national test in English in order to understand how teachers can help the students to do their. best I am also trying to show how a group of students who are rather fluent in English. overcome linguistic difficulties when speaking English. The national test in English in grade nine consists of four parts namely listening. skills reading skills writing skills and speaking skills The listening reading and writing. parts usually go very well for most students and many of them perform better on these tests. than they do ordinarily in the classroom probably because they learn a lot of English outside. the classroom which the teacher has no control over and when they focus better like on the. national tests they are able to show these acquired skills The speaking part however creates. much stress among the students and many of them get lower results on these tests than they do. generally I have decided to look at different strategies that students use when they have to. speak English but also to have a look at what effect the group constellations have on the. students performances What I hope to achieve is an understanding for what the students go. through I can hopefully use this knowledge in the classroom when preparing the students in. the future and maybe to pass on some of that understanding to my colleagues so that even. their future students may benefit from it,1 2 Background. In 1807 it became possible to study English in Swedish schools but its status was low The. dominating languages in schools were French German Latin and Greek In the 1920s English. was considered equal to languages like German and French and with the end of WW II. German became less popular while English gained in popularity From the fall of 1946. English was introduced as the first foreign language to be learned in Swedish schools When. grundskolan the Swedish primary school was established in 1962 English became. compulsory and French and German were choices Flodin 2008 Also in 1962 standardized. tests in English were introduced which were replaced in 1994 by national tests In the. beginning the focus of English studies was on the written language which is still the case in. many countries today In LGY 69 however it was stressed that the spoken language should. receive the same attention as the written language and since then Sweden is considered one of. the best countries in the world when it comes to speaking English Most of us who were in. school during the 1970 s and 1980 s remember the language labs where you would practice. English pronunciation individually supervised by your teacher Since LPO 94 the national. tests in English include a speaking part The speaking part is today to be regarded as one fifth. of the total test grade, When learning a foreign language the language input that you receive has for a. long time been regarded as a very important part of learning the new language Some studies. for example Hart and Risley 1995 have looked at children acquiring their native language. and noticed that the quality of the language input the children get from their parents had a life. long impact on the language skills of those children This work was followed up by. Huttenlocher Vasilyeva Cymerman and Levine 2002 who showed that teachers in. classrooms could improve the students language skills by using a more complex speech It. was even suggested that children should develop oral skills before learning how to read and. write the language and that if a student only had enough quality input from the language they. would automatically perform quality output Recently however language output in itself has. been regarded as an important part of second language learning Language output is often. used to assess what the children have learned like in answers to questions from the teacher. either oral or written But language output has recently been looked at as a learning process. in its own right where students test their output skills and learn from the feedback they get. Van Patten 2003 talks about two processes in language output access and production. strategies First the student has to search his memory for the vocabulary he needs and the. student has to make an effort to put the words together in a grammatically correct sentence. This requires a large effort from the student since the process is not yet automated A study by. Swain 2005 showed that even if students of a second language receive a lot of good input. their speaking and writing skills were still not as good as those students who had the language. as their native tongue It has since been suggested that trying to produce the second language. in speaking and writing is essential to learning to use the language Swain also suggested that. the students when trying to produce the second language realize from the feedback they get. what additional information they need, According to Nakatani 2006 communication strategies can be divided in two. types Achievement or compensatory strategies where a student tries different solutions in. order to achieve working communication and reduction or avoidance strategies where a. student gives up when the first attempt on communication fails the former strategy being. more successful for the student Through the use of questionnaires in a group of Japanese. university students their strategies for coping with speaking problems during communicative. tasks Nakatani 2006 p 154 were examined and eight factors were distinguished The first. factor or The Social Affective Factor contained students who do not appear nervous and. avoid pauses in order to give a nice appearance and they are not too worried about mistakes. The second factor or The Fluency Oriented Factor contained students who listen a lot to the. sound of the language and imitate it in order to make their speech clearer and easier to. understand They also take their time to speak so that they do not say things that are. inappropriate in the context The third factor or The Negotiation for Meaning While. Speaking Factor contained students who need the people they speak with because they look. to them all the time and repeat and rephrase until the listeners understand what they mean. The fourth factor or The Accuracy Oriented Factor contained students who are very. concerned about using the proper forms and who self correct in order to achieve grammatical. correctness Factor five or The Message Reduction and Alteration Factor included students. who when they can not express something change it into an easier expression in order to. keep communication going if their first attempt was not understood Factor six or The. Nonverbal Strategies While Speaking Factor included students who use nonverbal. expressions such as gestures or facial expressions in order to help the listener understand what. they are trying to say Factor seven or The Message Abandonment Factor includes students. who when the first attempt of communication fails give up trying or let others continue The. eighth and last factor or The Attempt to Think in English Factor include students who try to. think in English instead of making up the sentences in their native tongue and then translate. them into English Corresponding strategies were found in the listening part of the. conversation In testing the use of the different strategies Nakatani found that the high oral. proficiency students tended to make more use of the Social affective strategies fluency. oriented strategies and negotiation for meaning while speaking strategies while the low oral. proficiency students used Message abandonment strategies and Less active listener strategies. more Nakatani 2006, Jasone Cenoz 1998 has investigated the use of pauses as a strategy in foreign. language production Pauses and hesitation have been regarded as a problem when speaking a. second language but according to Cenoz pauses can have several functions. 1 to allow the speaker to breathe,2 to allow the speaker to plan his speech.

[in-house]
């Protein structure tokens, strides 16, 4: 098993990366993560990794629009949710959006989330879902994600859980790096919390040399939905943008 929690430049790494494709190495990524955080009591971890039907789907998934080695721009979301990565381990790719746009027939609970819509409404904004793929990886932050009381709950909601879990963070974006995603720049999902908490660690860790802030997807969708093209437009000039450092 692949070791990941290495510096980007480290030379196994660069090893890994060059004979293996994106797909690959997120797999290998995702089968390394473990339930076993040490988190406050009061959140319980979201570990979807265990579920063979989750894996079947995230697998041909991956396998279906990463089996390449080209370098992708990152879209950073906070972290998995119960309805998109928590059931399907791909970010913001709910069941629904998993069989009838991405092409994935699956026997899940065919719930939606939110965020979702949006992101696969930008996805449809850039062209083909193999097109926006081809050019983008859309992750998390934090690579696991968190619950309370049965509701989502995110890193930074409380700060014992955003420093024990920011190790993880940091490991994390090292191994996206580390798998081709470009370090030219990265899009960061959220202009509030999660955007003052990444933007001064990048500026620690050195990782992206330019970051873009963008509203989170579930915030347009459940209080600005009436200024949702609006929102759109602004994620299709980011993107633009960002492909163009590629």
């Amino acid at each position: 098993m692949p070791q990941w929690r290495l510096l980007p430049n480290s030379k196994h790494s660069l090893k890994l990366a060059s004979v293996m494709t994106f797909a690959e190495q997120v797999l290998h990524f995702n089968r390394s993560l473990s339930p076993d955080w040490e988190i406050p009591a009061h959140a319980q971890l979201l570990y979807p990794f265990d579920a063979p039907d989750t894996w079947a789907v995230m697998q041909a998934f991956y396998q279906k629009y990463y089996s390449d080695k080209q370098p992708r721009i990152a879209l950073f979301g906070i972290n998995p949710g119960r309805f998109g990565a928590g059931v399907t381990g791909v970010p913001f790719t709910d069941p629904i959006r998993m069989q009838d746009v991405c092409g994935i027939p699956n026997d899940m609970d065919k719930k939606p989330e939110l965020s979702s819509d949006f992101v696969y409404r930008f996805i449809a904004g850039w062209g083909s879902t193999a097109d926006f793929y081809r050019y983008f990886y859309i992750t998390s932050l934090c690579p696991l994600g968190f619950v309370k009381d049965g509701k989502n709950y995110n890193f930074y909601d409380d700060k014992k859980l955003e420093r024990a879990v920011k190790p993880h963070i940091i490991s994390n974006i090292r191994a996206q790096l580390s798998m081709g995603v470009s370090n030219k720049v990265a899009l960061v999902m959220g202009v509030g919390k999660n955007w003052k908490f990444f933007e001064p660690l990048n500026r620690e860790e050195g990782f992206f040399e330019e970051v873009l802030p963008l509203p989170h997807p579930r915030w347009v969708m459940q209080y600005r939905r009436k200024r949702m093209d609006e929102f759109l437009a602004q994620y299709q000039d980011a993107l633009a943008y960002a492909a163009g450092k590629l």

3 to mark demarcations in the speech, Pauses can also be used to hand over the turn to another speaker We can easily distinguish. two types of pauses silent pauses and pauses filled by mm ah er etc and there are different. views on what these different types of pauses signify but they tend to occur in the same. positions Researchers have also tried to differentiate pauses between phrases from pauses. Cenoz 1998 investigated 15 intermediate and advanced learners of English at. the University of the Basque Country who had Spanish as their first language in terms of their. non juncture pauses i e pauses within sentences He then looked at the type of pauses silent. or filled the length of the silent pauses their distribution in the sentence the hesitation. markers used in the case of the filled pauses um eh ah and their association with. communication difficulties self correction reformulation repetition Cenoz 1998 page 4. The result of this investigation was that the students used 1085 non juncture pauses in total. with 64 silent pauses and 36 filled More than 90 percent of the pauses were two seconds. or shorter Both silent and filled pauses have the same functions as mostly planning pauses. and more silent pauses than filled pauses are used when a student has problems finding the. right vocabulary The hesitation phenomena mostly used in the survey were repetition self. correction and reformulation and they are used more together with silent pauses than with. filled pauses In the survey Cenoz also found that high proficiency speakers tend to use more. pauses than low proficiency speakers and they also used more filled pauses Other hesitation. phenomena seemed to be used more in silent pauses but students of low speaking proficiency. Communication Strategies in Speaking English as a Foreign Language In the Swedish 9th grade national test setting Monica Lindblad August 2011 C Essay 15 credits English Linguistics Supervisor Tore Nilsson PhD Examiner Alan Shima PhD Abstract Keywords second language acqusition communication strategies oral production ESL instruction Speaking a foreign language is a major part of